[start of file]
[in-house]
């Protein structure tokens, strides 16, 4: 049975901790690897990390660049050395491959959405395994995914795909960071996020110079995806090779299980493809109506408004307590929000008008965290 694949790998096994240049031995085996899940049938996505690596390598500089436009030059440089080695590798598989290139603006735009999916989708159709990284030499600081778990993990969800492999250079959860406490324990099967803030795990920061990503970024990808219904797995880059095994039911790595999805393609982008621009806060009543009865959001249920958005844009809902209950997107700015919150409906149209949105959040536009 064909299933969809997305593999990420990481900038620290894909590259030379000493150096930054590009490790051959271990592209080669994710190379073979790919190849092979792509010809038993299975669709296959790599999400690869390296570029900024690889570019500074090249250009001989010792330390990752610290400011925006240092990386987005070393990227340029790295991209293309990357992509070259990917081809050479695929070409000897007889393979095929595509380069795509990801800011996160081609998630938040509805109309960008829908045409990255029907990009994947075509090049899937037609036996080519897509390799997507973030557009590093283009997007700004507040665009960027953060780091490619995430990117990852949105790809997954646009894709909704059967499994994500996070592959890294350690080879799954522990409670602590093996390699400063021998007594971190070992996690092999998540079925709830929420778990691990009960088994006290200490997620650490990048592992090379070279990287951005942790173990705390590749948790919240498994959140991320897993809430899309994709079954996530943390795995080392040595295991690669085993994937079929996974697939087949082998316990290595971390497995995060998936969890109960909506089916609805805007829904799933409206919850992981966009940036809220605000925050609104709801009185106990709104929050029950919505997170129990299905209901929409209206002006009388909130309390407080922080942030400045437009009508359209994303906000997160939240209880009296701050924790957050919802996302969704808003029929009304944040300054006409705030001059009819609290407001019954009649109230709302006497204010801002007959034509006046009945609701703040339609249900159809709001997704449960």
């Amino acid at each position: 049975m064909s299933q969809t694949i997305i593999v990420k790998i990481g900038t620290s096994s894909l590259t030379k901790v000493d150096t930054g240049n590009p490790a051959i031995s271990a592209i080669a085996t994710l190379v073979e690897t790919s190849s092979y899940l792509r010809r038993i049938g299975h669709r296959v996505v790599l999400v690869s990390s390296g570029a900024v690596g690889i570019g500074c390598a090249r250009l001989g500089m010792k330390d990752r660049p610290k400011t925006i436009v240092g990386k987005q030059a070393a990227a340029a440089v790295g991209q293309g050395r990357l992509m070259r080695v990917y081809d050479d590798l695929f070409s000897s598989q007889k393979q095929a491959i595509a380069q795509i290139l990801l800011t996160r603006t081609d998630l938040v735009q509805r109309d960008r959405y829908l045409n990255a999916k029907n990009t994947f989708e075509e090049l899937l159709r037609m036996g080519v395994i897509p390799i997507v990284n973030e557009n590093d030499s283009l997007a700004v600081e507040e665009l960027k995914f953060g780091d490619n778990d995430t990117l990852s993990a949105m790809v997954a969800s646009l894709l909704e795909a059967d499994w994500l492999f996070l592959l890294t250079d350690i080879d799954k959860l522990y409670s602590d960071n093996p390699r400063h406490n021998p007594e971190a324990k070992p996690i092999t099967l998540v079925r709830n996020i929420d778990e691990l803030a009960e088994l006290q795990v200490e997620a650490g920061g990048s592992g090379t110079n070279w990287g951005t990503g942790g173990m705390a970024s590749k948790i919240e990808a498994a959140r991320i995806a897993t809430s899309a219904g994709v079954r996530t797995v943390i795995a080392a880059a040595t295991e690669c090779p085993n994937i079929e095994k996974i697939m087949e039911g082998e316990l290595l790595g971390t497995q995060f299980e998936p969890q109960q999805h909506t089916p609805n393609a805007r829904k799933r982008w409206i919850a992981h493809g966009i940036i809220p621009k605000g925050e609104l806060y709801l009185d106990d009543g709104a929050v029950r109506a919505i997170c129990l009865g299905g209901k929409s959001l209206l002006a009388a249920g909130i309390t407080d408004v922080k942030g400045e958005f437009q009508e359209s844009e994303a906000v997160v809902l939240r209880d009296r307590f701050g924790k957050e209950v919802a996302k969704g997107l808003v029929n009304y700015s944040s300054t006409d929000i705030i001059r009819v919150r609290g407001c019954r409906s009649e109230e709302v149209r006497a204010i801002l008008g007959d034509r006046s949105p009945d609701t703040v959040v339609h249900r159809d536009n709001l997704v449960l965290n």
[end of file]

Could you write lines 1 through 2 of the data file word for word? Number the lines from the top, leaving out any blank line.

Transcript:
[in-house]
């Protein structure tokens, strides 16, 4: 049975901790690897990390660049050395491959959405395994995914795909960071996020110079995806090779299980493809109506408004307590929000008008965290 694949790998096994240049031995085996899940049938996505690596390598500089436009030059440089080695590798598989290139603006735009999916989708159709990284030499600081778990993990969800492999250079959860406490324990099967803030795990920061990503970024990808219904797995880059095994039911790595999805393609982008621009806060009543009865959001249920958005844009809902209950997107700015919150409906149209949105959040536009 064909299933969809997305593999990420990481900038620290894909590259030379000493150096930054590009490790051959271990592209080669994710190379073979790919190849092979792509010809038993299975669709296959790599999400690869390296570029900024690889570019500074090249250009001989010792330390990752610290400011925006240092990386987005070393990227340029790295991209293309990357992509070259990917081809050479695929070409000897007889393979095929595509380069795509990801800011996160081609998630938040509805109309960008829908045409990255029907990009994947075509090049899937037609036996080519897509390799997507973030557009590093283009997007700004507040665009960027953060780091490619995430990117990852949105790809997954646009894709909704059967499994994500996070592959890294350690080879799954522990409670602590093996390699400063021998007594971190070992996690092999998540079925709830929420778990691990009960088994006290200490997620650490990048592992090379070279990287951005942790173990705390590749948790919240498994959140991320897993809430899309994709079954996530943390795995080392040595295991690669085993994937079929996974697939087949082998316990290595971390497995995060998936969890109960909506089916609805805007829904799933409206919850992981966009940036809220605000925050609104709801009185106990709104929050029950919505997170129990299905209901929409209206002006009388909130309390407080922080942030400045437009009508359209994303906000997160939240209880009296701050924790957050919802996302969704808003029929009304944040300054006409705030001059009819609290407001019954009649109230709302006497204010801002007959034509006046009945609701703040339609249900159809709001997704449960």